This week’s dream
In Mexico for the Day of the Dead
Entering the main square in Pátzcuaro, “I felt like I had tumbled into Disney’s Coco,” said Patricia Harris in The Boston Globe. The Mexican town of 80,000 has become “almost too famous” for its Day of the Dead celebrations, yet the joy in the air that afternoon was irresistible. A day before the actual observances began, an arts fair filled the tree-shaded plaza while mariachi music spilled from restaurants tucked into the colonnades of the surrounding colonial buildings. Marigolds were everywhere, filling the mountain air with their wonderful aroma, and at the vendors’ stalls, stacks of decorated sugar skulls “attracted children and bees in equal measure.” Women of all ages were having their faces painted to transform into “La Catrina,” the elegantly dressed skeleton figure that has become an emblem of the holiday.
My brief stay would award me with far more than a check mark on my travel bucket list. Though I heard other tourists complaining that the folk dances and parades they had read about didn’t materialize on time or at all, I learned from the locals’ example. On Nov. 1 itself, I followed families into the municipal cemetery and watched as they scrubbed the graves of loved ones and adorned them with framed photos and marigolds, stopping when I approached to happily share stories about the deceased. When I asked one woman if the ceremonies saddened her, she said no. Being amid her lost family members made her contenta—happy. “Clearly I had a lot to learn from the Mexicans. I found myself openly weeping.”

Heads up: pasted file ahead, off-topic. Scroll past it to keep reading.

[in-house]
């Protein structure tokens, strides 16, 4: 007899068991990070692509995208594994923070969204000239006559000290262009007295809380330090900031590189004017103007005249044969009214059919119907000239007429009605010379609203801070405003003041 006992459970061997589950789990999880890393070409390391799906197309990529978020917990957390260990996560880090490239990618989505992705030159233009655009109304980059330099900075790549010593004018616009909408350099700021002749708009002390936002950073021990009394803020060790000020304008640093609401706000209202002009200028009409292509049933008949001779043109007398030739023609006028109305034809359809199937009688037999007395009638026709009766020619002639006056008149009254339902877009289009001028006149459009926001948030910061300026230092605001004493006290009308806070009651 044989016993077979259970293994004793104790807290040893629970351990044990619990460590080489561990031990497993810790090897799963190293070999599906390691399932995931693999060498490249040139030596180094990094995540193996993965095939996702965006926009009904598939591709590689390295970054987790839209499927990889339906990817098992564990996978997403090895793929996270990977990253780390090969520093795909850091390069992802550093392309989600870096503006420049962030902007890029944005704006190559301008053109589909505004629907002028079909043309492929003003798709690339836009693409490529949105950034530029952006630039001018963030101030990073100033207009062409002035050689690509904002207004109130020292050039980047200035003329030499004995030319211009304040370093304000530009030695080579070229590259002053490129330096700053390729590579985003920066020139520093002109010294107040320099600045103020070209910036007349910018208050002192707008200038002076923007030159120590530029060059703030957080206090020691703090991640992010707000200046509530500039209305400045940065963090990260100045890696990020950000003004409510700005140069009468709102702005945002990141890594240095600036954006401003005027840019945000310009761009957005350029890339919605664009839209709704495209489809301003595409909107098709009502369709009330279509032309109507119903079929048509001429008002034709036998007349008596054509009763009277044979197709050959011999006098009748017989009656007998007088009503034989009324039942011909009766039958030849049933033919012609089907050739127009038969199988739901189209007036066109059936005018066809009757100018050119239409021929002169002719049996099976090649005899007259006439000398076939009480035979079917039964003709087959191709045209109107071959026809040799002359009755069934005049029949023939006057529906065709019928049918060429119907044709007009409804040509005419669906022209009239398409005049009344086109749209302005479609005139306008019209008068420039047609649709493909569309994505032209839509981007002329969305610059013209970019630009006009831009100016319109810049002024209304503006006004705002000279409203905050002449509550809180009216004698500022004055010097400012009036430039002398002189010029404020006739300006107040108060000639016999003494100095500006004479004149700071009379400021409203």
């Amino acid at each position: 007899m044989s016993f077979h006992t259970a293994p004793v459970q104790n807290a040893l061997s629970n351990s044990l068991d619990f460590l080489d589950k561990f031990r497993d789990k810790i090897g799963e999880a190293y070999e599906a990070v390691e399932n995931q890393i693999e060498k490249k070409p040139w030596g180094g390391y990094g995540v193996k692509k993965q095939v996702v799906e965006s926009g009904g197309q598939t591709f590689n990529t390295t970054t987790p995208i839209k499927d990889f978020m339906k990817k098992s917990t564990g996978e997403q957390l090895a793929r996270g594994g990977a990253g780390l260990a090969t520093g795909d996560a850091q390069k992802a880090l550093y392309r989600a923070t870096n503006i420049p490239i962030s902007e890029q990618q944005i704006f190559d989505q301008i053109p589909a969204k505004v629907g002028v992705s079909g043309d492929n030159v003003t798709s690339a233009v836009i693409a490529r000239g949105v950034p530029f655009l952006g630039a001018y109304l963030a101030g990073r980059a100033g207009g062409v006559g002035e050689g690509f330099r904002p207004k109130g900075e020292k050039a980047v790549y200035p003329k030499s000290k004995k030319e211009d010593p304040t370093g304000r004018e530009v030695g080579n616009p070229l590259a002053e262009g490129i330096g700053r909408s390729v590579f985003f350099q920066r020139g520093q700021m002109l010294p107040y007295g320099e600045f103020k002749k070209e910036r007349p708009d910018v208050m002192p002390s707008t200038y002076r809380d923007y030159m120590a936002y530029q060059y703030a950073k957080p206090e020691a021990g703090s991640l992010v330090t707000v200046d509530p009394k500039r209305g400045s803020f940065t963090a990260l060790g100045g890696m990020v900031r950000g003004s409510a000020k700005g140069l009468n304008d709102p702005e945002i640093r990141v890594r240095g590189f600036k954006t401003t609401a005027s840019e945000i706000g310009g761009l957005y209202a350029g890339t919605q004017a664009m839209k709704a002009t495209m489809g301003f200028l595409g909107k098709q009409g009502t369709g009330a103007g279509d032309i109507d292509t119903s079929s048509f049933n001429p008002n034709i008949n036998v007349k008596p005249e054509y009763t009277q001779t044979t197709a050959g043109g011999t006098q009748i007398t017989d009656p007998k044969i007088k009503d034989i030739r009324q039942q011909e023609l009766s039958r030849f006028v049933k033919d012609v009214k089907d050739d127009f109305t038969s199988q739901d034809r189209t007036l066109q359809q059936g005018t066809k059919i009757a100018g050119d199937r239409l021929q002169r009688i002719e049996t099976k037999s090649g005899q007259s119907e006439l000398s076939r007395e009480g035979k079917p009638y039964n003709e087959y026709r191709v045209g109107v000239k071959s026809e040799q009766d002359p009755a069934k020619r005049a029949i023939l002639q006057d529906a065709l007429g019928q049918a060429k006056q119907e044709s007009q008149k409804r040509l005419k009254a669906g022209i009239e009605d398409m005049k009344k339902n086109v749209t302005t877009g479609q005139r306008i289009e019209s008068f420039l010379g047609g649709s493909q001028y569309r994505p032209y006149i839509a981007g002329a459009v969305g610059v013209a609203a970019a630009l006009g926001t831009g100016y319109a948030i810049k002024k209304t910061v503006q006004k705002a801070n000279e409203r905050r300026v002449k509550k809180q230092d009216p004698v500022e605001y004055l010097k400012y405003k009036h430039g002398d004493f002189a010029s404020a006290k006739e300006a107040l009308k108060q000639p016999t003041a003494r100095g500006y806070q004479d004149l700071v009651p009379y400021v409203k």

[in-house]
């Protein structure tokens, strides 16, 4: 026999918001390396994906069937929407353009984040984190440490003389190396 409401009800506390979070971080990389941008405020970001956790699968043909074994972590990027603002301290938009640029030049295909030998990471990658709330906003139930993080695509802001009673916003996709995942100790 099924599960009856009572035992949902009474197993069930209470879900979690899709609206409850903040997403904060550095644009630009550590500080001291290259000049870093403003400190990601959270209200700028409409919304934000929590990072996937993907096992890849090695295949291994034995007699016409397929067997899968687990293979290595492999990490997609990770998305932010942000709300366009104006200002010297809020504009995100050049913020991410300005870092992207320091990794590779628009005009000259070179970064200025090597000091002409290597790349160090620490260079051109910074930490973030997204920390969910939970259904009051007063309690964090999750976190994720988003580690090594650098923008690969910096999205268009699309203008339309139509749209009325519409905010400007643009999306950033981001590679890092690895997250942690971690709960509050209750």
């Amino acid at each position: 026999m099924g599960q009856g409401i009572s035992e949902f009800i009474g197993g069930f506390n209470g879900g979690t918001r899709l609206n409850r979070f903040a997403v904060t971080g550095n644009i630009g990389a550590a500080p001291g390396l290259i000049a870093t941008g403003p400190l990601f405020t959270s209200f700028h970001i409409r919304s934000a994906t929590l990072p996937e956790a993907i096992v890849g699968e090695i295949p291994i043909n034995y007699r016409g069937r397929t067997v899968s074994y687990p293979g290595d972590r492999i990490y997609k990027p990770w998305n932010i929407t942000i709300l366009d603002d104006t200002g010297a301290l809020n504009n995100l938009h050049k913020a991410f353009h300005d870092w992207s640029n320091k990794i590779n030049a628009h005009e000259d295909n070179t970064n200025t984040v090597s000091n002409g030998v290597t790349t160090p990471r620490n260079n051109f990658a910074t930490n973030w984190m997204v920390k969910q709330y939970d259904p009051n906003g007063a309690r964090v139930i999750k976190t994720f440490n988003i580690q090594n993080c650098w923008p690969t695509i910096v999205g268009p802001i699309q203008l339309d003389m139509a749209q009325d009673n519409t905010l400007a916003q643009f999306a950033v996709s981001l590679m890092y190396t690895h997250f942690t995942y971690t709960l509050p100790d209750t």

I waited until the following day to take a ferry to the cemetery on Janitzio, an island in Lake Pátzcuaro. The flowers, photos, and candles left a day earlier gave the dramatic graveyard “a magnificent, almost excessive poignancy.” Yet a year later, what sticks with me most is how the people of Pátzcuaro lived with their losses, gracefully accepting death’s inevitability and learning to take greater pleasure in friends and family. While outsiders worried about lost photo opportunities, the locals “continued to eat and talk and shop and flirt and just thoroughly enjoy life.”
At Hotel Mision Pátzcuaro Centro Historico (telephone 011-52-434-342-0484), doubles start at $45. ■